I'm in Minnesota visiting family and recovering from a wicked hangover at my college reunion. My god, it still hurts. Original postings are a few days late as a result. So until I'm able to hold down water, and can maybe choke down some tomato soup, here's some NBA-related internet postings from some real basketball intellects, and conveniently annotated for your pooping pleasure. Now, someone get me some tea.
Why Can't Chester and Soccer Get Along?
Philadelphia Daily News
Politicians and city leaders, sports executives and businessmen, all coming together to crackle in glee as they sell another city on an unrealistic dream. Sound familiar? It certainly does to the residents of Chester, Pennsylvania, who were promised a state-of-the-art soccer stadium along with a revitalized riverwalk in 2008. Five years later all they have is a soccer stadium, millions of dollars in unpaid money and a bunch of gravel lots. Could this be a cautionary tale to all the Seattles of the basketball world, desperate for their own NBA team, but unknowing of the cost? The last couple sentences in the article sum up virtually all examples of publicly funded stadiums: "The city's struggling financially. But soccer is not the problem in Chester. But it's not the solution, either."
In this piece written by The Nation's Dave Zirin, the author asks his readers to rethink the "Good versus Evil" narrative that has typecasted the Thunder as heroes, and the Heat as villains. Zirin chooses to see the Thunder as the "bad guys" in this analysis because of Clay Bennett, their owner. What follows is a well-written piece which chronicles Bennett's brazen purchase of the Sonics, and the despicable things he did while he broke Sonics fans hearts. While this analysis fails to take into account that the players are not the culprits in the Sonics unfortunate departure from the Pacific Northwest, it provides a useful summary of the purchase of the franchise by Clay Bennett, and the reasons why David Stern (a New York liberal Jew) and Clay Bennett (an Oklahoma republican and born-again Christian) are able to see eye to eye: tax referendums and profit margins.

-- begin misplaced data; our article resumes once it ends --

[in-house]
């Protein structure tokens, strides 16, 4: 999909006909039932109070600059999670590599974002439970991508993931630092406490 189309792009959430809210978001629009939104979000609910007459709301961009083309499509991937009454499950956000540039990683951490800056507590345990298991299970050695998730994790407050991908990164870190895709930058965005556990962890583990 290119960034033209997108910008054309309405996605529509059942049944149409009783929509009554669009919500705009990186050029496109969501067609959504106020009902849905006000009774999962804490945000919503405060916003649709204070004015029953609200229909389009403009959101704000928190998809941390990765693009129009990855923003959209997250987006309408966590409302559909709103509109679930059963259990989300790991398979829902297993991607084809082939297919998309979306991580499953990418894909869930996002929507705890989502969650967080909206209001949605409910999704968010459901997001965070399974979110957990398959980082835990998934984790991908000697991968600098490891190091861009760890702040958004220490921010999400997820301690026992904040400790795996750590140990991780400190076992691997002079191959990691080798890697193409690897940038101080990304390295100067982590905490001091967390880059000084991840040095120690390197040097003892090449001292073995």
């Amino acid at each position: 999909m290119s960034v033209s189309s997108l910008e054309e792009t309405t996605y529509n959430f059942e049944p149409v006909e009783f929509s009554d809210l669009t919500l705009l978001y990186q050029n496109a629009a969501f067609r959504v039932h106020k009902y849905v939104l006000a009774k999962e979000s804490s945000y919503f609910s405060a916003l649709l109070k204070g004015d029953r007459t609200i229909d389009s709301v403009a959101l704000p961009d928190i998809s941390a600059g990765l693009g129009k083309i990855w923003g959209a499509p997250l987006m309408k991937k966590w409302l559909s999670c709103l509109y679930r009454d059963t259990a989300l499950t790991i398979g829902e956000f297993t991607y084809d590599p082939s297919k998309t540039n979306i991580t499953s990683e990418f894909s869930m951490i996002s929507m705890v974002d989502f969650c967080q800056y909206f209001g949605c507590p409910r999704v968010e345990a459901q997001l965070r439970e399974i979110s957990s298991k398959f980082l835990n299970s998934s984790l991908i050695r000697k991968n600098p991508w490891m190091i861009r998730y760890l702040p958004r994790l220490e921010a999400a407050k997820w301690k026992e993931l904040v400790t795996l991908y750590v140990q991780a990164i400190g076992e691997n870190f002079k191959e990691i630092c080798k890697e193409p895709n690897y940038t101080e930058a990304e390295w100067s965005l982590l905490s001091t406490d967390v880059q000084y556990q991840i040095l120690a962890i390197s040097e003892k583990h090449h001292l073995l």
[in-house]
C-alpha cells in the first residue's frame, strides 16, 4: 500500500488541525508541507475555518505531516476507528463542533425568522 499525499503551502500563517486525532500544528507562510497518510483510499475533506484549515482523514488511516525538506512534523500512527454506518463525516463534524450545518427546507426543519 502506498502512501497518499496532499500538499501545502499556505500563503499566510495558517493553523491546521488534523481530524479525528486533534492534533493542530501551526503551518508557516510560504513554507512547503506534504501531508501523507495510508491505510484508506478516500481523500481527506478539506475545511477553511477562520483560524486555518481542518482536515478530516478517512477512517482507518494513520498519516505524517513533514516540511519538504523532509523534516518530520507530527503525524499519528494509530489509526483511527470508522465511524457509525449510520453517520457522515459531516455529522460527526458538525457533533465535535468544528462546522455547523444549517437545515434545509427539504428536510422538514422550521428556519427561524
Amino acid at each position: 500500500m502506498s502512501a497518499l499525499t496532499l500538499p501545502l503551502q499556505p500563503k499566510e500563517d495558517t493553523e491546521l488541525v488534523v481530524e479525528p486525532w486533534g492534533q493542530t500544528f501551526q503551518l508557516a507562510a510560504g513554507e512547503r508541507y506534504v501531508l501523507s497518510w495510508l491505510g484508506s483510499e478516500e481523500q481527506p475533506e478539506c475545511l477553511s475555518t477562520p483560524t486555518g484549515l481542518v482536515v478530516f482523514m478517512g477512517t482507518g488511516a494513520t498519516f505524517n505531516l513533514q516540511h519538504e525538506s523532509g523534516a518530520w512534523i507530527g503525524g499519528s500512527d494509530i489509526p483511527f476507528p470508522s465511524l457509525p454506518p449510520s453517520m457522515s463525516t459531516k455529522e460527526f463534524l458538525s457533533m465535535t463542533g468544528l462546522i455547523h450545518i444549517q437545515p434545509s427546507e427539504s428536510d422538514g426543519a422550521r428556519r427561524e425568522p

Big Lead Sports
Howard Beck, the New York Times' lead NBA columnist, is one of the most respected voices in sports journalism. McIntyre conducts a wonderful interview for Big Lead Sports which emphasizes how thoughtful, talented and intelligent Beck is not just as a sportswriter, but as a journalist in general. The interview discusses the expansion of social media, as well as its integration into print media, and a number of other topics, which include the beginning of his career, the villification of LeBron James, and the affect of the lockout on the NBA.
One of the most controversial rules in the past two collective bargaining agreements has been what is known as "The One-and-Done Rule", which requires all players intending on declaring for the NBA draft to be 19 years old. This generally means the player must attend one year of college (or professional basketball overseas). In this short article on Grantland, Curtis muses about these one-and-done players like Kevin Durant, who is also an alum of the University of Texas. He asks if players like Durant ever really were college players, considering their brief stint at the school and lack of impact in the long run. Curtis argues that we think of these players not as dropouts, but rather individuals who discovered how to use college "hyperefficiently" and become integrated more quickly into lucrative positions in the private sector. Seeing Durant compared to other one-and-doners like Walter Cronkite and Bill Gates is provocative. This is a good read.
In this piece, Hanner recasts the NBA finals in the lens of college basketball rather than professional basketball, and shows us how the finals help to redefine the long-term legacies of these players. Hanner points out the "unhearalded" players who perform in these games, and shows us how this moment in their careers represent either an unlikely pinnacle, or a predestined result, based upon their college careers. Hanner compares the fortunes of Jeremy Lin, college star, and Norris Cole, who posted similar numbers at smaller Cleveland State, to show how impressive it is that a player gets minutes in the NBA at all, let alone the finals. It is a unique perspective and important to consider as we enter the Lin era.